anxiously awaiting the appearance of his own valuable materials! now, as he asserted, rendered the more necessary by the intrusion of the worthless trash then under review! The world has waited, and will still have to wait in vain, however, for the promised


This article reached India, where I was then residing; and, although I was there able to repel it, by an exhibition of proofs which established my innocence in the minds of all reflecting persons; yet, it was made a pretext, by my political enemies, for their calling on the Government of India to expel from the country a man denounced by such high authorities as Mr. Bankes and the writer of the article in the Quarterly Review, (then supposed to be two distinct persons, but since proved to be one and the same.) The Indian Government, wanting nothing but such a pretext as would lessen the odium of so harsh a measure, encouraged the cry thus raised; and, under this encouragement, the flood-gates of calumny were opened, and every species of atrocity attempted towards me by the favoured minions of power.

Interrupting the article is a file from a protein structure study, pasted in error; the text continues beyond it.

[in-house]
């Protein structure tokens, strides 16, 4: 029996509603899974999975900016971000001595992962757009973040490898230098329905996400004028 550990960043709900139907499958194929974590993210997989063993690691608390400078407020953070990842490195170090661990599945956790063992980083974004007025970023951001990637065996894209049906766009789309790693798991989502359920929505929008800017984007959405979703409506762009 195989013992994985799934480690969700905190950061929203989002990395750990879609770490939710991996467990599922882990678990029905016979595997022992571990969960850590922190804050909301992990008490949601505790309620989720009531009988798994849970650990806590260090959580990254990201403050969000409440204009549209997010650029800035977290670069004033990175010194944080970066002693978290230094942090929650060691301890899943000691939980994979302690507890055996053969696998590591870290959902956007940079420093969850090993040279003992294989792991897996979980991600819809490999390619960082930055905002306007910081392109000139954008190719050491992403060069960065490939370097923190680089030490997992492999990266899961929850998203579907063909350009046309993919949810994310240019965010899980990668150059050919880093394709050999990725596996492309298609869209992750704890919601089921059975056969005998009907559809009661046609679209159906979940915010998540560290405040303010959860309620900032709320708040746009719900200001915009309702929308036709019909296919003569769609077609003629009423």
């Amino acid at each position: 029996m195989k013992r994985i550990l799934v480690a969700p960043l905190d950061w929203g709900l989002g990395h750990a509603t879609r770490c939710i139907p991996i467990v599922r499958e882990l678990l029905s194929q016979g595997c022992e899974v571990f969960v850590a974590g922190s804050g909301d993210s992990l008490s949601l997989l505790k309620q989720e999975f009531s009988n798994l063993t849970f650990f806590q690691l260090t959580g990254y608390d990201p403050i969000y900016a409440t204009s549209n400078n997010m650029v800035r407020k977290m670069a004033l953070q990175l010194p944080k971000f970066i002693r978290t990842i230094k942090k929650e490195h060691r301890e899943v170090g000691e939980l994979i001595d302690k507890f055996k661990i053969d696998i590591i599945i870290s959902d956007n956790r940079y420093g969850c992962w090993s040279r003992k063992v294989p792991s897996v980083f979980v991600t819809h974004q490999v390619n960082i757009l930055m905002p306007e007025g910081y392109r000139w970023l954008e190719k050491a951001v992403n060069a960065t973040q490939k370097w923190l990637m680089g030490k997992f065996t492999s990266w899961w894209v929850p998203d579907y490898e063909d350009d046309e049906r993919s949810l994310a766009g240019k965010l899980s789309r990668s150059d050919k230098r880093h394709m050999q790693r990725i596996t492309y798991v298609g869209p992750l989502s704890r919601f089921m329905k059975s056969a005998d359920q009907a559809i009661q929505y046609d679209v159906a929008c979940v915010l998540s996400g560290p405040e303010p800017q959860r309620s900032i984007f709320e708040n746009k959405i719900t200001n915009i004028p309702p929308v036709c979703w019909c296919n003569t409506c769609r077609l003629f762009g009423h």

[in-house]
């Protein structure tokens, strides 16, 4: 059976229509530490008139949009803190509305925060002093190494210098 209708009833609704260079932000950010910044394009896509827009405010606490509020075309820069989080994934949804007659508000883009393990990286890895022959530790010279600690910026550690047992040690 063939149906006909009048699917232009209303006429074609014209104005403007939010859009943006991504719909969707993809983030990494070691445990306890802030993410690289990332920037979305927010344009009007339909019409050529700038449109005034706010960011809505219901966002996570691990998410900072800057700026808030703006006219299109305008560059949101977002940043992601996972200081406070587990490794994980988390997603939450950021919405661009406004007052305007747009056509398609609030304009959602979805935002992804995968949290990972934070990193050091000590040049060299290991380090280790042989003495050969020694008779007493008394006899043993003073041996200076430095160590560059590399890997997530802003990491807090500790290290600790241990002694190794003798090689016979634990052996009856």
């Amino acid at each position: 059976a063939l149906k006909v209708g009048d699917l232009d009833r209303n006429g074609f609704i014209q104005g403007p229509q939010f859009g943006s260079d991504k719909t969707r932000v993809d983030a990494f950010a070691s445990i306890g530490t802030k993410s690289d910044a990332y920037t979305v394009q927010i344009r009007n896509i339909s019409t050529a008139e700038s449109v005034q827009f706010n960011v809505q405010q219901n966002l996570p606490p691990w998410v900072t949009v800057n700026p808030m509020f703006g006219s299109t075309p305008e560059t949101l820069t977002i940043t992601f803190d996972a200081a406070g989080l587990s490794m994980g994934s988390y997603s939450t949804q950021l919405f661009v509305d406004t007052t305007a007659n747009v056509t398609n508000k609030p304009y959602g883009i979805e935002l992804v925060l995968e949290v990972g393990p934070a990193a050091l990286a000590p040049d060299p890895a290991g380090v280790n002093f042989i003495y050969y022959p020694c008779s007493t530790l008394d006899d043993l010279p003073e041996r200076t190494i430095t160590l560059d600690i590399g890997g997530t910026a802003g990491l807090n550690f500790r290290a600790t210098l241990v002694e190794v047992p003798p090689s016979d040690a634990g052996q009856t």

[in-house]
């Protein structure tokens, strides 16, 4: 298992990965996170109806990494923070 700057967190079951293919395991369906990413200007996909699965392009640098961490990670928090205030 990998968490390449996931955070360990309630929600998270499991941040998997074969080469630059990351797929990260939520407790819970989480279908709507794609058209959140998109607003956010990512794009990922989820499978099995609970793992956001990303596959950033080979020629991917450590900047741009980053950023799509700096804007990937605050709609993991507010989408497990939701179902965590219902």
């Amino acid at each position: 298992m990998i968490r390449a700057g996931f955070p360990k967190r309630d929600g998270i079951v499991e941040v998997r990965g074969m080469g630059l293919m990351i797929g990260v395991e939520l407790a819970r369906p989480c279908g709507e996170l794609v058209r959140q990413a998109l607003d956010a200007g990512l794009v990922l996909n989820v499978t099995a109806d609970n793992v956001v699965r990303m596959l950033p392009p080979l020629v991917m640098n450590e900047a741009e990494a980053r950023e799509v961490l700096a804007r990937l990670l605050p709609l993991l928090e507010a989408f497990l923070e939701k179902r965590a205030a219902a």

I sought my remedy, where an Englishman should be always proud to meet his opponents, and where I have never yet shrunk from mine, in a British court of justice. I called those libellers (not before an impartial and independent jury, for in India, in cases of civil prosecution, there are no juries whatever, but I called them) before a single English judge, being willing to abide the issue of his decision, though he sat alone upon the bench, and was, of necessity, in continual and familiar intercourse with the very members of the ruling body to whom I was an object of so much dread and hatred. The proceeding was by a civil action, in order to give my slanderers the utmost opportunity of producing proofs. Will it be believed, that this was the moment chosen by the Indian Government, when I stood before the supreme court of justice, seeking merely to defend my character against unjust imputations, for banishing me from the country altogether? Yet such was the fact: I was not permitted to remain in India to bring my calumniators to justice; but was banished, without a trial or a hearing, in the midst of those proceedings, and thus cut off from the power of enjoying the triumph which my innocence afterwards received. Much, however, as every cause, and especially a personal one, must suffer by the forcible removal of the plaintiff from the court and country in which it is tried, my own was so strong as to outlive all this; for, while I was absent on the ocean, in the ship that bore me as an exile from India for ever, a verdict was given against my calumniators, on which occasion, the judge who pronounced it declared that “the malice of the libels was only equalled by their falsehood," and that they were "too atrocious to be even thought of without horror."